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Parents plea for return of 150 abducted students

DOZENS of distraught parents gathered at the Bethel High School in northwestern Nigeria, some weeping and crying out, standing in groups awaiting news about the 150 students who were kidnapped by armed men. Discarded sandals lay strewn nearby. Dormitories containing metal bunk beds and cupboards were deserted.

“May God take away their tears and the suffering that they will face in the hands of the kidnappers,” said a woman pointing at a hole in the school’s perimeter where the attackers entered.

His voice breaking, parent John Evans said he had recently told his daughter that God would protect her while she studied at the school.

“Just this morning at about 6, I received a phone call that they have entered the school…kidnappers, that all our children are packed (taken), including my daughter,” he said. “We rushed down here, we confirmed that they are all packed.”

Police said gunmen shooting wildly attacked overnight and overpowered the school’s security guards, taking an unspecified number of students into a nearby forest. A police statement said 26 people including a female teacher had been rescued.

Reverend John Hayab, a founder of the school, told Reuters about 25 students had managed to escape while the school’s other students remained missing.

Roughly 180 students attended the school and were in the process of sitting exams, according to Hayab, whose 17-year-old son escaped, and parent, Hassana Markus, whose daughter was among those missing.

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Local residents who declined to be identified told Reuters that security officials had cordoned off the school after the attack, which took place between 11 pm on Sunday and 4 am on Monday morning.

Armed men, known locally as bandits, have made an industry of kidnapping students for ransom in northwest Nigeria, with Kaduna state particularly hard hit. They have taken nearly 1,000 people from schools since December last year, more than 150 of whom remain missing.

Kidnappers have also targeted roads, private residents and even hospitals; in the early morning hours of Sunday, gunmen abducted six people including a one-year-old child from a hospital in Kaduna state.

In February, President Muhammadu Buhari urged state governments “to review their policy of rewarding bandits with money and vehicles,” warning that the policy might boomerang disastrously. The unrest has become a political problem for Buhari, a retired general and former military ruler who has faced mounting criticism over prominent attacks by the gangs.

Islamist groups Boko Haram first carried out such kidnappings in 2014 in the northeast, but armed men, known locally as bandits, have recently adopted similar tactics.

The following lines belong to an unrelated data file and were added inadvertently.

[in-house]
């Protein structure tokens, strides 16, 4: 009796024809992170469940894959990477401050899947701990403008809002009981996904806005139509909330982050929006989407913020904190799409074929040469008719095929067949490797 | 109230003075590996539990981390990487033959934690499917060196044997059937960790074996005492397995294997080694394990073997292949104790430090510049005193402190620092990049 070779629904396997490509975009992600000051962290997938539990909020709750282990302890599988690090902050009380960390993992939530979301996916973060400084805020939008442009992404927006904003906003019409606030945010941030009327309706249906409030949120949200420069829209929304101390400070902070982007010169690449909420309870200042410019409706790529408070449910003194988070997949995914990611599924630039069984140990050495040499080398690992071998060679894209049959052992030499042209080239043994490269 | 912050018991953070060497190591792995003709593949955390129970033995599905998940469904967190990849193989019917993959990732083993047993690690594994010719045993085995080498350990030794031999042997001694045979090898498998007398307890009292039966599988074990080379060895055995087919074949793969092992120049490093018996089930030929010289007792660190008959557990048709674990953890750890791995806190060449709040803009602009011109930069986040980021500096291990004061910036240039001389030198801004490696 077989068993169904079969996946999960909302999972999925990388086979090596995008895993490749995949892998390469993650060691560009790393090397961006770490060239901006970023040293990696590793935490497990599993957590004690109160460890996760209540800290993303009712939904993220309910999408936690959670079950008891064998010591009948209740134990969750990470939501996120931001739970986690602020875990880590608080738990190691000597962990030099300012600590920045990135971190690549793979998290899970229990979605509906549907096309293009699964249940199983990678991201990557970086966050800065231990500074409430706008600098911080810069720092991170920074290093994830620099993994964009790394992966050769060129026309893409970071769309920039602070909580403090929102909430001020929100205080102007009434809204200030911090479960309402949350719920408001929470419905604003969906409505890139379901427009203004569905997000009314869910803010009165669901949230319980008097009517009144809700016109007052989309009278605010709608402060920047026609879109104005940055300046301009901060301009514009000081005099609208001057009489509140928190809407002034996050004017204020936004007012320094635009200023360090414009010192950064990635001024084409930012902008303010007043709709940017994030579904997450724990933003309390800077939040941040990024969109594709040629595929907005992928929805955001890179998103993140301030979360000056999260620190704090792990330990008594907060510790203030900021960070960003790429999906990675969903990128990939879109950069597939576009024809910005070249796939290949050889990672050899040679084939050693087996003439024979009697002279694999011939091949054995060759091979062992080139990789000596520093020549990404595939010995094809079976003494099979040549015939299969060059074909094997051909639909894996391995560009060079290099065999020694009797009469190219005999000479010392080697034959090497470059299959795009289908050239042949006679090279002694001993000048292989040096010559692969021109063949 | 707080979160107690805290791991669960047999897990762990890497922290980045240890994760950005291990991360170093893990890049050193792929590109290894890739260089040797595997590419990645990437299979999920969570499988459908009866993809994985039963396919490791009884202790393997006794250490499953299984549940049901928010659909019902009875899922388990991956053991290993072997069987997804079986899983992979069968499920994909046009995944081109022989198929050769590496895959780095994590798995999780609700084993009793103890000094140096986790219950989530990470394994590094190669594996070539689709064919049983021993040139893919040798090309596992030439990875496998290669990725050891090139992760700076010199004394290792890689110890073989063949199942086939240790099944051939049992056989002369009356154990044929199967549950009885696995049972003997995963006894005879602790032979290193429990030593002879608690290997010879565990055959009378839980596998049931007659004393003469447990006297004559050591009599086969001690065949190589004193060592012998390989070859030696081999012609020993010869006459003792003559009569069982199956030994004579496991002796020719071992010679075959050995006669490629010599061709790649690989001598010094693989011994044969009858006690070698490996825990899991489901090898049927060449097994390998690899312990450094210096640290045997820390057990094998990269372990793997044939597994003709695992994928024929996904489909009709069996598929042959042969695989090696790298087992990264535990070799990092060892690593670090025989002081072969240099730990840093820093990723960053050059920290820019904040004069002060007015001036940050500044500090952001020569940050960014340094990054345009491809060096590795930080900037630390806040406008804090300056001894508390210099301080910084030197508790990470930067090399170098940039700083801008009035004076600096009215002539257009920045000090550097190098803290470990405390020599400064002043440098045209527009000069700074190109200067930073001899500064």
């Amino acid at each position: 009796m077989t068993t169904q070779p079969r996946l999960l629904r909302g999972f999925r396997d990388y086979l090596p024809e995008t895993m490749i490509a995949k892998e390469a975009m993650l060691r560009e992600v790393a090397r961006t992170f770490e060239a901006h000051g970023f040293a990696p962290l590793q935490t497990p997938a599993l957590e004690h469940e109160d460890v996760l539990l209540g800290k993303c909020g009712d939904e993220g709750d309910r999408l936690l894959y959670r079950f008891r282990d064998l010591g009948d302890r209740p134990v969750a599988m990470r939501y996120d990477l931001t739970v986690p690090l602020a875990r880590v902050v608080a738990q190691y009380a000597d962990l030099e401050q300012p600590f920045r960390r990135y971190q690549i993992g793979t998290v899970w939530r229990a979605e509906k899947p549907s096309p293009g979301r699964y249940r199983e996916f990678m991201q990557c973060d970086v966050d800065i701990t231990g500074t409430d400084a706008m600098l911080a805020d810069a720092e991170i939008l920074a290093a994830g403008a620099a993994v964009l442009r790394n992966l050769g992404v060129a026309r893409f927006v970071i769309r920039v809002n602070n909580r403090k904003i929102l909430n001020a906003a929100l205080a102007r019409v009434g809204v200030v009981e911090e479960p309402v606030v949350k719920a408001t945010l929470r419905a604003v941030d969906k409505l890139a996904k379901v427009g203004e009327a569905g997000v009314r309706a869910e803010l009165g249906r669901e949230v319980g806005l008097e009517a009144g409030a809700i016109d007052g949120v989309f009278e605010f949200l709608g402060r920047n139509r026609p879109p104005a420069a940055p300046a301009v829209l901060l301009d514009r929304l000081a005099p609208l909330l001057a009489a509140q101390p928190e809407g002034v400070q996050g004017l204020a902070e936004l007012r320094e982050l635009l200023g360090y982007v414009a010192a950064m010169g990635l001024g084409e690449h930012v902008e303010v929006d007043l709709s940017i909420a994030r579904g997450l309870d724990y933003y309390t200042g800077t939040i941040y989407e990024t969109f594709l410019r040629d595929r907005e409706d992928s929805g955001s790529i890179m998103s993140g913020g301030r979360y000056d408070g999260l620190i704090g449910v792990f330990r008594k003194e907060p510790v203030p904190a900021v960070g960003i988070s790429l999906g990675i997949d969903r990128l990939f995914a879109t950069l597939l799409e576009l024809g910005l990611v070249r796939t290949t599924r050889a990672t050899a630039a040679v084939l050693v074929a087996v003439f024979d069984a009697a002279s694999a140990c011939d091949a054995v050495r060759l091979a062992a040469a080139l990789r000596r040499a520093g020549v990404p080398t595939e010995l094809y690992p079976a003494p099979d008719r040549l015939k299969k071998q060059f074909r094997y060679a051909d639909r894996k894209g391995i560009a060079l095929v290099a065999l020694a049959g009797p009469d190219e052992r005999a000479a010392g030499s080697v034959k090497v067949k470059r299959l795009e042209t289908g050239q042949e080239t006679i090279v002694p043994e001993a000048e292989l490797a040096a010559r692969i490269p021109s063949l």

They have taken around 1,000 people from schools since December.

Here are details of other attacks:

* Gunmen kidnapped 94 students and eight staff in a daytime school raid in northwestern Kebbi state on Jun. 17, police, residents and a teacher said.

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Three children died while another eight, along with three teachers, were rescued, but the others remain missing.

* One student was killed and at least 10 people were kidnapped in an armed attack on the main campus of the Nuhu Bamalli Polytechnic in Zaria, Kaduna state, late on June 10 according to state authorities.

* Armed men abducted 136 students from an Islamic school in Tegina, a town in the north-central Nigerian state of Niger on May 30, a state official said. The students remain missing.

*Gunmen killed one person and took 19 captive in an April 20 attack on Greenfield University in Kaduna state. The bandits later executed five students before releasing the remaining 14 on May 29.

* Gunmen on motorcycles kidnapped three teachers from a primary school in the Birnin Gwari local government area of Kaduna on March 15, a state government official said.

* Gunmen stormed the Federal College of Forestry Mechanization on the outskirts of the Kaduna state capital on March 11, taking around 39 students.

The men released all the students by May 5. The chairman of the parents’ association said a ransom was paid.

* Bandits kidnapped nearly 300 girls from the Government Girls Science Secondary School in Jangebe, northwestern Zamfara state in the early hours of February 26, the state governor said. )

Gunmen beat them and threatened to shoot them, the girls said after their March 2 release.

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* An armed gang in north-central Niger state killed one student and abducted 42 people, including 27 students, from the Government Science Secondary School in the early hours of February 17, the state governor said.

All 42 captives were released on February 27, state officials said.

* Gunmen kidnapped 344 boys from the Government Science Secondary School in the northwestern state of Katsina during a night-time raid on December 11, state officials said.

Security forces rescued the boys, who said they had been held in a forest by the criminal gang, on December 18.

By The African Mirror

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